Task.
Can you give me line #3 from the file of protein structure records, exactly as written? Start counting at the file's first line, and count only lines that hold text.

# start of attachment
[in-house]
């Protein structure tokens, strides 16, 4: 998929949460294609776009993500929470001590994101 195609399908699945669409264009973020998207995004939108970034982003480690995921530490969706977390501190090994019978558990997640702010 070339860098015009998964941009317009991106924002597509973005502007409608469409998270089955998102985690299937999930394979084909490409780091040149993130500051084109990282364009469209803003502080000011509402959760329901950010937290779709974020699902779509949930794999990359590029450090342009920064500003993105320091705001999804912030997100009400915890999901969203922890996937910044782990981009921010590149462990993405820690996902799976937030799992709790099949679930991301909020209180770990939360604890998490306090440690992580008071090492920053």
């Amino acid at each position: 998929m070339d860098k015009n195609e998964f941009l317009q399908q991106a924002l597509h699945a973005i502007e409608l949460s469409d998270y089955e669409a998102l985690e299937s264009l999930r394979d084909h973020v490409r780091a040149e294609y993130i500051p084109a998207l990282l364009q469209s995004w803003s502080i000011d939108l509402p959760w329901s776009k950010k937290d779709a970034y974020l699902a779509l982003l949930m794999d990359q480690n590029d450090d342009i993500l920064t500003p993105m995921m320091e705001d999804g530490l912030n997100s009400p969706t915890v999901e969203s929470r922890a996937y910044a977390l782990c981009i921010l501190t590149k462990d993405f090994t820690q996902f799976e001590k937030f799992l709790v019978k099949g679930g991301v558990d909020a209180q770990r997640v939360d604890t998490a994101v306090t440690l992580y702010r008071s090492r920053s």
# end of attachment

């Amino acid at each position: 998929m070339d860098k015009n195609e998964f941009l317009q399908q991106a924002l597509h699945a973005i502007e409608l949460s469409d998270y089955e669409a998102l985690e299937s264009l999930r394979d084909h973020v490409r780091a040149e294609y993130i500051p084109a998207l990282l364009q469209s995004w803003s502080i000011d939108l509402p959760w329901s776009k950010k937290d779709a970034y974020l699902a779509l982003l949930m794999d990359q480690n590029d450090d342009i993500l920064t500003p993105m995921m320091e705001d999804g530490l912030n997100s009400p969706t915890v999901e969203s929470r922890a996937y910044a977390l782990c981009i921010l501190t590149k462990d993405f090994t820690q996902f799976e001590k937030f799992l709790v019978k099949g679930g991301v558990d909020a209180q770990r997640v939360d604890t998490a994101v306090t440690l992580y702010r008071s090492r920053s």